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Gender & Rheumatoid Arthritis in the UAE

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A study on the effect of gender on rheumatoid arthritis disease activity in the United Arab Emirates was conducted recently by Dr. Mira Moufarrej of the Massachusetts Institute of Technology, Boston USA, Dr. Ziya Mahfoud of Weill Cornell Medical School, Doha Qatar and Dr. Humeira Badsha of the Dr. Humeira Badsha Medical Center in Dubai UAE. Following is the abstract of the study, presented at Pan Arab Rheumatology 2014.

Purpose of the Study:
While it’s still not clear if rheumatoid arthritis is worse in women or men, recent studies do indicate that women are less likely to achieve remission, and consistently report more pain and disability. This study aimed at exploring the association between gender and the severity/impact of RA within the UAE and assess the possible correlation between gender, disease activity and treatment.

Methods Used:
Data for the study was collected through chart reviews of 182 patients treated at a private clinic in Dubai over a 2-month period. It was then analyzed for gender differences by comparing the following:
• Delay to diagnosis and treatment
• DAS28 scores (disease activity using 28 joint count)
• Health Assessment Questionnaire scores (HAQ)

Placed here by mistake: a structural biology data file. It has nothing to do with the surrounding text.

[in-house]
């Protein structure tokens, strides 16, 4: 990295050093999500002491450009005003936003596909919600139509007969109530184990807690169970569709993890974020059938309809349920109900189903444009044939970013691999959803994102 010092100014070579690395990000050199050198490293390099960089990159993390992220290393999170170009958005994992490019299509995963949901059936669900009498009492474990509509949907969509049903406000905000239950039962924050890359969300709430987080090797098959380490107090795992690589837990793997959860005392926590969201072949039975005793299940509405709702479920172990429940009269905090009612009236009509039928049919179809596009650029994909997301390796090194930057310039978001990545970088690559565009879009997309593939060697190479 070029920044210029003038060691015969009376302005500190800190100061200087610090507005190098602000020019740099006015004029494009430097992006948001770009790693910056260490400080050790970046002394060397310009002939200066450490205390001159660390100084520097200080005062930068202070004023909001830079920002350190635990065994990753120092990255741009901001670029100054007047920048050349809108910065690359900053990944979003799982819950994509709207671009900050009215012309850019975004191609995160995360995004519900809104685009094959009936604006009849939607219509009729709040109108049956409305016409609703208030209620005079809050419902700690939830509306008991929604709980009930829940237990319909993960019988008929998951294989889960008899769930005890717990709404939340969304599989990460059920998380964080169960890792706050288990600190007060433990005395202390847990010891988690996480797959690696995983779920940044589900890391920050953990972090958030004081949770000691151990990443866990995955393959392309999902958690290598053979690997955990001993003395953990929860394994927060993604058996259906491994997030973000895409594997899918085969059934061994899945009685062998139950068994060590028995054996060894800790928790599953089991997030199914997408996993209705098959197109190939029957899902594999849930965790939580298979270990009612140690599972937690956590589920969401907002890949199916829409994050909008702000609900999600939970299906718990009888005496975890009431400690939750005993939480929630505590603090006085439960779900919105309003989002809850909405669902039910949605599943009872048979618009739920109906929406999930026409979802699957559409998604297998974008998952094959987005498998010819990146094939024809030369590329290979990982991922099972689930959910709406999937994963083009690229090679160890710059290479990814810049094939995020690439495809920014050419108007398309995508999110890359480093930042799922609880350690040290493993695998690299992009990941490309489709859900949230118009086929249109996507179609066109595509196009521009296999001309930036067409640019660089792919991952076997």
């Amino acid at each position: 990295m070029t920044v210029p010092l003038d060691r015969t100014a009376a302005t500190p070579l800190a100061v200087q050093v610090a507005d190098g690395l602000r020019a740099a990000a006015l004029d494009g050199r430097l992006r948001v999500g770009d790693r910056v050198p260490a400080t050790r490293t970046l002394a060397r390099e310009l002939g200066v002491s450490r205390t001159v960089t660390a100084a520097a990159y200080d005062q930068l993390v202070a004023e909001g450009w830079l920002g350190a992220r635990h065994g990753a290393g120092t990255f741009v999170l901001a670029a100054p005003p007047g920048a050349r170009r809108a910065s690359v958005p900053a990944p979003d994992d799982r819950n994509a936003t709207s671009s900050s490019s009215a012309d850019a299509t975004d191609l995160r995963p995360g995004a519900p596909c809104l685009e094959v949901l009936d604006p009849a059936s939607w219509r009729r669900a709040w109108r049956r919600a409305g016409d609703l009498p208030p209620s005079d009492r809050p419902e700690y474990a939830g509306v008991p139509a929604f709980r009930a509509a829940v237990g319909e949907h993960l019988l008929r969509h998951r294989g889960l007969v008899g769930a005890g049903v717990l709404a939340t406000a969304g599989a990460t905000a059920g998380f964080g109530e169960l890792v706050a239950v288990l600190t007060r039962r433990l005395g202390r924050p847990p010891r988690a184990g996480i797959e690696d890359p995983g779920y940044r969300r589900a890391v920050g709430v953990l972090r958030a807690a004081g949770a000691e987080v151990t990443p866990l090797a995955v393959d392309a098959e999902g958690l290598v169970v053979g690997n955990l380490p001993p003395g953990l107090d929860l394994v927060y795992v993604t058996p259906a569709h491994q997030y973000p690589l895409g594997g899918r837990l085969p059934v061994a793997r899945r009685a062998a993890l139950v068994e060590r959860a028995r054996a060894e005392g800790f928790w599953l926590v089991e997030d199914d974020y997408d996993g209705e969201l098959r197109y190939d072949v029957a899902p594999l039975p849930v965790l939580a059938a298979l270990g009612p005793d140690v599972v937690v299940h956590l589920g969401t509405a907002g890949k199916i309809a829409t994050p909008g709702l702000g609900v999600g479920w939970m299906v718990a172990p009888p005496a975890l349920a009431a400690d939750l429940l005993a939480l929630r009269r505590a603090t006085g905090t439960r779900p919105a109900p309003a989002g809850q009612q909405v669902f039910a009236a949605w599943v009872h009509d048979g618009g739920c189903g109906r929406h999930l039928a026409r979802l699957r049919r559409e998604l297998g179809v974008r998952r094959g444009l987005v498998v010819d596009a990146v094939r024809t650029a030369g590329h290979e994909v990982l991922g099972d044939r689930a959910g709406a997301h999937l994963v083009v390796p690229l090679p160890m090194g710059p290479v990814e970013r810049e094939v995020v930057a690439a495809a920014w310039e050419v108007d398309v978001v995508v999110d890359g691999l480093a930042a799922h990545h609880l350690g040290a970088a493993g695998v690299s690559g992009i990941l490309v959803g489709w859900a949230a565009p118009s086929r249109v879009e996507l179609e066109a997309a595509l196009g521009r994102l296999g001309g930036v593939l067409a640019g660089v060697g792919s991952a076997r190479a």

• The presence of rheumatoid factor and anti-CCP factor
• The past/current use of several disease-modifying anti-rheumatic drugs (DMARDs)

Results of the Study:
No striking difference was found in disease characteristics between men and women in the UAE (Table 1) with both having similar average DAS28 scores (3.4 for females vs 3.2 for males) and identical average HAQ scores of 0.46. While there was a notable gender difference in delay to diagnosis (16.5 months for females vs 10.2 months for males) and delay to treatment (20.2 months for females vs 11.9 months for males), it was not of statistical significance due to the small cohort size.

Interestingly, the aforementioned difference appeared to have no adverse effect on disease outcome seeing as both genders’ average DAS28 score was rather similar. In addition, despite the larger portion of unemployed women (86 of 149 women, 58% vs 5 of 33 men, 15%), ability to afford care by gender was strikingly similar with 79% of women and 88% of men able to completely afford care and 15% of women and 12% of men able to partially afford care.

Conclusion:
This study identified a trend towards longer delay to diagnosis and treatment in women in the UAE as compared to men, although these results were not statistically significant. These delays did not contribute to worse disease activity scores or increased disability among women; however seeing as this finding is uncommon, it merits further study. In addition, there was no gender difference with regard to patient ability to afford care (despite the larger portion of unemployed women) due to equal access to healthcare either by family health insurance plans or other means.

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This web site is run by an Arthritis Specialist based in Dubai, United Arab Emirates. On this site you will find news about the latest in arthritis, information about research results in the field, tips and information and diet and exercise, and much more.

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This web site is run by an Arthritis Specialist based in Dubai, United Arab Emirates. On this site you will find news about the latest in arthritis, information about research results in the field, tips and information and diet and exercise, and much more.

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